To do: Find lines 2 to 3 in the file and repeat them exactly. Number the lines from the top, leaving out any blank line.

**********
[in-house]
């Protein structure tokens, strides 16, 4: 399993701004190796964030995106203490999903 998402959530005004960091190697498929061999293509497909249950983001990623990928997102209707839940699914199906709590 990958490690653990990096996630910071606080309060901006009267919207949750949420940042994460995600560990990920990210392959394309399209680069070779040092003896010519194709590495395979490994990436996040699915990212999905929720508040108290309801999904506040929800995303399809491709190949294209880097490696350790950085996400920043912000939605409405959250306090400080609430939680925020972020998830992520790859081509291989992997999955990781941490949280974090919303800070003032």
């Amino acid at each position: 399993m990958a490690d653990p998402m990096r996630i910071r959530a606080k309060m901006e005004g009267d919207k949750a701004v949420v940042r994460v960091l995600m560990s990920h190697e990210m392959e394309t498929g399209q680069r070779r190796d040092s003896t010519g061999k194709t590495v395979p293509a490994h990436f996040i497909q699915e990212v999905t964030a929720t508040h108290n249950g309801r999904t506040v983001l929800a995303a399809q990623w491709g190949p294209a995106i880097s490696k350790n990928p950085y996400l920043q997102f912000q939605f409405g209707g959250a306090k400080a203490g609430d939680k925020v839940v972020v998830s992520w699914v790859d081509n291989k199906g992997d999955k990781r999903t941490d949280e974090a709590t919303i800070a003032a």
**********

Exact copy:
């Protein structure tokens, strides 16, 4: 399993701004190796964030995106203490999903 998402959530005004960091190697498929061999293509497909249950983001990623990928997102209707839940699914199906709590 990958490690653990990096996630910071606080309060901006009267919207949750949420940042994460995600560990990920990210392959394309399209680069070779040092003896010519194709590495395979490994990436996040699915990212999905929720508040108290309801999904506040929800995303399809491709190949294209880097490696350790950085996400920043912000939605409405959250306090400080609430939680925020972020998830992520790859081509291989992997999955990781941490949280974090919303800070003032």
């Amino acid at each position: 399993m990958a490690d653990p998402m990096r996630i910071r959530a606080k309060m901006e005004g009267d919207k949750a701004v949420v940042r994460v960091l995600m560990s990920h190697e990210m392959e394309t498929g399209q680069r070779r190796d040092s003896t010519g061999k194709t590495v395979p293509a490994h990436f996040i497909q699915e990212v999905t964030a929720t508040h108290n249950g309801r999904t506040v983001l929800a995303a399809q990623w491709g190949p294209a995106i880097s490696k350790n990928p950085y996400l920043q997102f912000q939605f409405g209707g959250a306090k400080a203490g609430d939680k925020v839940v972020v998830s992520w699914v790859d081509n291989k199906g992997d999955k990781r999903t941490d949280e974090a709590t919303i800070a003032a």